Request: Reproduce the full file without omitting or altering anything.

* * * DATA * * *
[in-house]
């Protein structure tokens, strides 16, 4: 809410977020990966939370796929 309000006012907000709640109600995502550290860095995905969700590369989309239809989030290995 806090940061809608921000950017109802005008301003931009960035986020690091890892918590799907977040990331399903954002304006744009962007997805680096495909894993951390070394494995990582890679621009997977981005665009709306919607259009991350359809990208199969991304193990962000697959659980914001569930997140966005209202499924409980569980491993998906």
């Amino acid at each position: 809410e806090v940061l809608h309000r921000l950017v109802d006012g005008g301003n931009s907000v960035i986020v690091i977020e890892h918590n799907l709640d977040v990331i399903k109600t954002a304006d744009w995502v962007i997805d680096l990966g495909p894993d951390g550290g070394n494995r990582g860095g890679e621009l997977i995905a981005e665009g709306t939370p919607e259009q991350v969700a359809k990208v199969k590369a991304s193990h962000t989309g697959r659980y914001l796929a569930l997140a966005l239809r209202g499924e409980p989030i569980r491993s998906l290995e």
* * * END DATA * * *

[in-house]
């Protein structure tokens, strides 16, 4: 809410977020990966939370796929 309000006012907000709640109600995502550290860095995905969700590369989309239809989030290995 806090940061809608921000950017109802005008301003931009960035986020690091890892918590799907977040990331399903954002304006744009962007997805680096495909894993951390070394494995990582890679621009997977981005665009709306919607259009991350359809990208199969991304193990962000697959659980914001569930997140966005209202499924409980569980491993998906």
């Amino acid at each position: 809410e806090v940061l809608h309000r921000l950017v109802d006012g005008g301003n931009s907000v960035i986020v690091i977020e890892h918590n799907l709640d977040v990331i399903k109600t954002a304006d744009w995502v962007i997805d680096l990966g495909p894993d951390g550290g070394n494995r990582g860095g890679e621009l997977i995905a981005e665009g709306t939370p919607e259009q991350v969700a359809k990208v199969k590369a991304s193990h962000t989309g697959r659980y914001l796929a569930l997140a966005l239809r209202g499924e409980p989030i569980r491993s998906l290995e």